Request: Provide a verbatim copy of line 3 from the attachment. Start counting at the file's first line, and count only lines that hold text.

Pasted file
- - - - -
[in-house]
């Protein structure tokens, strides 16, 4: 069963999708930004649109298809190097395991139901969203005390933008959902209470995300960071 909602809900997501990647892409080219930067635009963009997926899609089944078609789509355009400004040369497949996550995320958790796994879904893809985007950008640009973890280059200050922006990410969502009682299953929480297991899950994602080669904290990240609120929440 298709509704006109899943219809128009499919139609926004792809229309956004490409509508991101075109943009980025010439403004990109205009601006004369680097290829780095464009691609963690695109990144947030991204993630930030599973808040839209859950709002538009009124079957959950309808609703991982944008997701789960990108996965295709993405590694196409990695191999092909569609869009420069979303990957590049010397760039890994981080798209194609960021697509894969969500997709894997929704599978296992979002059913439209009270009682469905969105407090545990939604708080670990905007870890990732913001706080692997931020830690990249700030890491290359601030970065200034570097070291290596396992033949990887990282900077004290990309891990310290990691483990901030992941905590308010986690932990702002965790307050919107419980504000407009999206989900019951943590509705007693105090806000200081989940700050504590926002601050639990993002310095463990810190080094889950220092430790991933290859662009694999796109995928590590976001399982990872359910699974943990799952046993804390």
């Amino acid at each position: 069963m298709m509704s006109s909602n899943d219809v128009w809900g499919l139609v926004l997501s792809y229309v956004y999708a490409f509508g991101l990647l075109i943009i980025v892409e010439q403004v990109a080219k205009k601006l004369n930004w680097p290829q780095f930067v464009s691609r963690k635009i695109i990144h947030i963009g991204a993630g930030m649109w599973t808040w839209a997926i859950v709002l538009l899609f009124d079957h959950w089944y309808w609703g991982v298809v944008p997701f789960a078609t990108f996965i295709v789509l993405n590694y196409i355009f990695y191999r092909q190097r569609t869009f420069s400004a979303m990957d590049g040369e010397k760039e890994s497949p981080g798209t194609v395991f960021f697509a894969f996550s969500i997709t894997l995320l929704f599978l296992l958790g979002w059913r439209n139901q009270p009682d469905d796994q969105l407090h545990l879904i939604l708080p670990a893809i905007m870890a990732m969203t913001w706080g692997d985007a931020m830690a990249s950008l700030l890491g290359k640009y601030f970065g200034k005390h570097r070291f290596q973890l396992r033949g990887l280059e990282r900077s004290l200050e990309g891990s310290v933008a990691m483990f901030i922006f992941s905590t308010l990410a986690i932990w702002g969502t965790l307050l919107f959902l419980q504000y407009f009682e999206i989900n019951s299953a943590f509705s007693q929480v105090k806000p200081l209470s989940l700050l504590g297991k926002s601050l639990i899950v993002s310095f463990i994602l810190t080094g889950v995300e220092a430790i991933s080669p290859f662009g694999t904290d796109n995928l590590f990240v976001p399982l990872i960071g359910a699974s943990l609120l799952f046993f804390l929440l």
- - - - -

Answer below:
């Amino acid at each position: 069963m298709m509704s006109s909602n899943d219809v128009w809900g499919l139609v926004l997501s792809y229309v956004y999708a490409f509508g991101l990647l075109i943009i980025v892409e010439q403004v990109a080219k205009k601006l004369n930004w680097p290829q780095f930067v464009s691609r963690k635009i695109i990144h947030i963009g991204a993630g930030m649109w599973t808040w839209a997926i859950v709002l538009l899609f009124d079957h959950w089944y309808w609703g991982v298809v944008p997701f789960a078609t990108f996965i295709v789509l993405n590694y196409i355009f990695y191999r092909q190097r569609t869009f420069s400004a979303m990957d590049g040369e010397k760039e890994s497949p981080g798209t194609v395991f960021f697509a894969f996550s969500i997709t894997l995320l929704f599978l296992l958790g979002w059913r439209n139901q009270p009682d469905d796994q969105l407090h545990l879904i939604l708080p670990a893809i905007m870890a990732m969203t913001w706080g692997d985007a931020m830690a990249s950008l700030l890491g290359k640009y601030f970065g200034k005390h570097r070291f290596q973890l396992r033949g990887l280059e990282r900077s004290l200050e990309g891990s310290v933008a990691m483990f901030i922006f992941s905590t308010l990410a986690i932990w702002g969502t965790l307050l919107f959902l419980q504000y407009f009682e999206i989900n019951s299953a943590f509705s007693q929480v105090k806000p200081l209470s989940l700050l504590g297991k926002s601050l639990i899950v993002s310095f463990i994602l810190t080094g889950v995300e220092a430790i991933s080669p290859f662009g694999t904290d796109n995928l590590f990240v976001p399982l990872i960071g359910a699974s943990l609120l799952f046993f804390l929440l």